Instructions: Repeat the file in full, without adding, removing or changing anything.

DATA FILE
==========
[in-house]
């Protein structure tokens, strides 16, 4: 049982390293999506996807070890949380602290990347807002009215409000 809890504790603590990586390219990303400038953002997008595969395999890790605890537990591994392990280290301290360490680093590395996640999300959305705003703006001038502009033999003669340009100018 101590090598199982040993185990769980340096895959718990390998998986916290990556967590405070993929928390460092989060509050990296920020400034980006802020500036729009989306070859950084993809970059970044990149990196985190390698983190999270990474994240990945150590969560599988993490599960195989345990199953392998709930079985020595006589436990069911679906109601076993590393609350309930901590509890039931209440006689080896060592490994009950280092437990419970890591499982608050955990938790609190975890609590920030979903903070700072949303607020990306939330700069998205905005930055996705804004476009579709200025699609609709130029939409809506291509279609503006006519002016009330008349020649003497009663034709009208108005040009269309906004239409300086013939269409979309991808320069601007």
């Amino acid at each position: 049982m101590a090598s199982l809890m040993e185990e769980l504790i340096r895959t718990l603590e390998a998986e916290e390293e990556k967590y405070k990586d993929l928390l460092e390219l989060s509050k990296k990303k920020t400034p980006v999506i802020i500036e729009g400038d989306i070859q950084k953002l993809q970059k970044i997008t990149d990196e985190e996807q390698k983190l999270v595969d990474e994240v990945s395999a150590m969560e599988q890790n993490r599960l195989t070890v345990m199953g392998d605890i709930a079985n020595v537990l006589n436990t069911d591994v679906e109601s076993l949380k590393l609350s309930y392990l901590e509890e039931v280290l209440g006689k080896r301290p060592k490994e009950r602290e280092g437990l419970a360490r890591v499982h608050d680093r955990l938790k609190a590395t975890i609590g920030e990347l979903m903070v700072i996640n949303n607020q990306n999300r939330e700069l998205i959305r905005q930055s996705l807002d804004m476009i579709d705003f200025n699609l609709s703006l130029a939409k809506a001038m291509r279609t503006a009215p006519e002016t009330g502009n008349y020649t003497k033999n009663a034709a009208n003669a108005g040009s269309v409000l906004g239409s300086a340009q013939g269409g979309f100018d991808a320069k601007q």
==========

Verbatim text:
[in-house]
């Protein structure tokens, strides 16, 4: 049982390293999506996807070890949380602290990347807002009215409000 809890504790603590990586390219990303400038953002997008595969395999890790605890537990591994392990280290301290360490680093590395996640999300959305705003703006001038502009033999003669340009100018 101590090598199982040993185990769980340096895959718990390998998986916290990556967590405070993929928390460092989060509050990296920020400034980006802020500036729009989306070859950084993809970059970044990149990196985190390698983190999270990474994240990945150590969560599988993490599960195989345990199953392998709930079985020595006589436990069911679906109601076993590393609350309930901590509890039931209440006689080896060592490994009950280092437990419970890591499982608050955990938790609190975890609590920030979903903070700072949303607020990306939330700069998205905005930055996705804004476009579709200025699609609709130029939409809506291509279609503006006519002016009330008349020649003497009663034709009208108005040009269309906004239409300086013939269409979309991808320069601007």
């Amino acid at each position: 049982m101590a090598s199982l809890m040993e185990e769980l504790i340096r895959t718990l603590e390998a998986e916290e390293e990556k967590y405070k990586d993929l928390l460092e390219l989060s509050k990296k990303k920020t400034p980006v999506i802020i500036e729009g400038d989306i070859q950084k953002l993809q970059k970044i997008t990149d990196e985190e996807q390698k983190l999270v595969d990474e994240v990945s395999a150590m969560e599988q890790n993490r599960l195989t070890v345990m199953g392998d605890i709930a079985n020595v537990l006589n436990t069911d591994v679906e109601s076993l949380k590393l609350s309930y392990l901590e509890e039931v280290l209440g006689k080896r301290p060592k490994e009950r602290e280092g437990l419970a360490r890591v499982h608050d680093r955990l938790k609190a590395t975890i609590g920030e990347l979903m903070v700072i996640n949303n607020q990306n999300r939330e700069l998205i959305r905005q930055s996705l807002d804004m476009i579709d705003f200025n699609l609709s703006l130029a939409k809506a001038m291509r279609t503006a009215p006519e002016t009330g502009n008349y020649t003497k033999n009663a034709a009208n003669a108005g040009s269309v409000l906004g239409s300086a340009q013939g269409g979309f100018d991808a320069k601007q």